When we were looking for a Partnership 2Gether (P2G) flagship project that would maximize our impact in Kiryat Gat, Lachish, and Shafir six years ago, it didn't take much effort to identify education as the one area in which the gaps were the most apparent and where our community could have the greatest influence.
Our flagship project, Israel Children's Zone (ICZ), provided a comprehensive intervention in the region's elementary schools, encompassing 6,500 students aged 6 to 12 as well as hundreds of teachers. We provided the schools with a full assessment
of every child's need and supplied a basket of therapies and interventions,
to meet almost 100% of kids' needs-emotional, social, and academic.
As planned, the program ran for five years and established
the building blocks upon which the schools
will continue running it
with other funding sources. It was now time for us to build a new flagship project. Following
discussions with the educators and mayors in the region and their staff, and after researching many different needs, we concluded that the next flagship project would again support
this time laser-focused on STEM education: Science, Technology, Engineering, and Mathematics. We decided to augment with another "E," for English,
that too many in Israel's impoverished communities lack, in turn limiting
job prospects. Thus, ICZ 2.0 - STEEM was born.
With funding provided by
a community leader active in the Partnership, we partnered
with Intel Corporation and others in a yearlong
strategic planning process to identify the gaps and needs in our region's STEEM education.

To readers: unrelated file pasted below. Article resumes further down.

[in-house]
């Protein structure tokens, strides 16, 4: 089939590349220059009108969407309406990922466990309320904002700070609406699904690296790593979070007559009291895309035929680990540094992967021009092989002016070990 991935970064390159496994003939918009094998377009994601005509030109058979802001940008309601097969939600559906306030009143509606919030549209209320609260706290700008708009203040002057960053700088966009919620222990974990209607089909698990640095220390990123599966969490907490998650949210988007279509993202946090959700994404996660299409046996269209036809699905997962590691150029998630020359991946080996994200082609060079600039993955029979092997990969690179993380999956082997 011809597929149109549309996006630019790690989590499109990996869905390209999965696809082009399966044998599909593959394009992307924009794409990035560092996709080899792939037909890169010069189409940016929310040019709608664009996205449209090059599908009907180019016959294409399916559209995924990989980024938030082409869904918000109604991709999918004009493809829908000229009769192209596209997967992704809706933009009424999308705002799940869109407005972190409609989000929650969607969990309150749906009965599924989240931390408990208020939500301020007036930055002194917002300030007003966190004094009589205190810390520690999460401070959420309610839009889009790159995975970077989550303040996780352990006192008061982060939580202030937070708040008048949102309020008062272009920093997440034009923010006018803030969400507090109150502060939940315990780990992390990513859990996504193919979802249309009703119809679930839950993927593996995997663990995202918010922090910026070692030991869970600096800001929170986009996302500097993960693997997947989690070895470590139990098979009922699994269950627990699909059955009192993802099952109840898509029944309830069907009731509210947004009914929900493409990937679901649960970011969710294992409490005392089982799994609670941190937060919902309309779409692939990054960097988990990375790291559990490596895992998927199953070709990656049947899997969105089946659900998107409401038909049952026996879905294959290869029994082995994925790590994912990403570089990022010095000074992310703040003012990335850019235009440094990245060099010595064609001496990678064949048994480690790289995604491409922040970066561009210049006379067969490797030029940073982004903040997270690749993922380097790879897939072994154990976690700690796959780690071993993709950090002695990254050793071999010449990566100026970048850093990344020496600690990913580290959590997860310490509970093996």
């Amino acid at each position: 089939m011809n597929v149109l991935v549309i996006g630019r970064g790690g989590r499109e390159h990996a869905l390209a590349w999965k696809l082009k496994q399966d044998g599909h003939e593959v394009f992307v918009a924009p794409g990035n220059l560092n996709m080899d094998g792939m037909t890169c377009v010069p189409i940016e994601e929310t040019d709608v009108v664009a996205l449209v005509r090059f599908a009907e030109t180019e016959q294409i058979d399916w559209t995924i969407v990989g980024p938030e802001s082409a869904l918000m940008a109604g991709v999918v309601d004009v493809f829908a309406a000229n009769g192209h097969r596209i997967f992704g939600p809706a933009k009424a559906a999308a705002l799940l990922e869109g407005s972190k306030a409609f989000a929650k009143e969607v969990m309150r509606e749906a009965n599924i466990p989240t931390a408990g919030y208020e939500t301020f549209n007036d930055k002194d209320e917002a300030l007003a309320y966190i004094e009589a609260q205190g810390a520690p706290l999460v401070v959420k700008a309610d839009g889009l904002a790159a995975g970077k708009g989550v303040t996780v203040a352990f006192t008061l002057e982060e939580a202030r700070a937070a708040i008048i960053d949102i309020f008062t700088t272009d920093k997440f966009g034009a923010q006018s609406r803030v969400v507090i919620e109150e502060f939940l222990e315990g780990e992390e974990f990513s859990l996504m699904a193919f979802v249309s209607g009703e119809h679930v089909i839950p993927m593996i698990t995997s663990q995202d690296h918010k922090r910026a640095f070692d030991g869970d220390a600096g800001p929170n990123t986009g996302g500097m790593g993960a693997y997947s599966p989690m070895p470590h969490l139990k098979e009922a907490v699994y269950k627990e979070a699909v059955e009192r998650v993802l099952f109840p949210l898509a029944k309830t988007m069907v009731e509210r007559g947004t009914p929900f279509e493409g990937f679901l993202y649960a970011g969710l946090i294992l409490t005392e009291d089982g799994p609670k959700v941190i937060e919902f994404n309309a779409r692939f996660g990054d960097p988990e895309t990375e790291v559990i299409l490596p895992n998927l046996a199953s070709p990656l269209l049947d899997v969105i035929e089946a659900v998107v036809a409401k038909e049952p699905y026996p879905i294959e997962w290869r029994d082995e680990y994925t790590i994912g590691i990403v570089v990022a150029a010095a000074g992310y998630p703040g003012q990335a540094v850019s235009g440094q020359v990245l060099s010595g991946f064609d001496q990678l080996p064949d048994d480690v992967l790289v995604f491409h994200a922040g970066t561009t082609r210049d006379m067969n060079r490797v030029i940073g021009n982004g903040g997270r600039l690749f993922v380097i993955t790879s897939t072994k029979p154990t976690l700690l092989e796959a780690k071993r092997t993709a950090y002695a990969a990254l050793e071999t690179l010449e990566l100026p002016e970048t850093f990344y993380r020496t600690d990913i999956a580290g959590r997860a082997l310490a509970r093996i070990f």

We then identified two organizations specializing in scientific education and brought them together to form a unique, unified, and indeed unprecedented partnership to design and implement our program: the Davidson Institute (the Weizmann Institute's educational arm) and Beit Yatziv, a teacher training center, offering cutting-edge methods of imparting STEEM learning to 21st century students.
rolls out this month
in 17 schools and will eventually scale up to 24 schools-including Ultra-Orthodox s
chools. It will create a STEEM ecosystem and "language" encompassing teachers, students, learning spaces, and a connection with the community at large.
By addressing the gaps in STEEM education among third to sixth graders, the project has a robust, long-term goal: to grow the number of students electing to study high-level math, physics, and science for their high school matriculation exams. There is a direct correlation between achievement in these subjects and eligibility for service in the Israel Defense Force's elite high-
in those units, graduates of the STEEM initiative will have gained years of hands-on experience and access to countless possibilities for academic advancement and, ultimately, gainful employment in Israel's high-tech industry, which currently has a shortage of qualified engineers. With Intel, HP, and other tech companies employing thousands in Kiryat Gat, employment opportunities for alumni of our program are almost endless.
For the Chicago community, this project continues and expands upon our quarter century of high-impact involvement in the Partnership region. It can truly impact thousands of students-and their families. As we have seen with our first ICZ project, so again with ICZ/STEEM we already see a number of donors, in Chicago and in Israel, supplementing JUF's Partnership's allocation with their own funds, a sign of their trust in the project's ability to effect change.
For the leadership of our community in Chicago, both lay and professional, this project affords a source of tremendous pride. It is a way in which we stand by our sisters and brothers in Israel's periphery, providing them with an important project that augments the government's limited resources to help narrow the traditional educational gap between periphery and center. Where the government is unable to fulfill the needs of our students, philanthropy kicks in, and it does so in a professional and fiscally cautious manner.
Most importantly, this project allows hundreds of children in Kiryat Gat, Lachish, and Shafir to fulfill their potential and maximize resources otherwise unavailable to them. They deserve a chance to excel. The Chicago community provides them with the tools to do that-giving them a more promising horizon.
Ofer Bavly is the director general of the JUF Israel Office.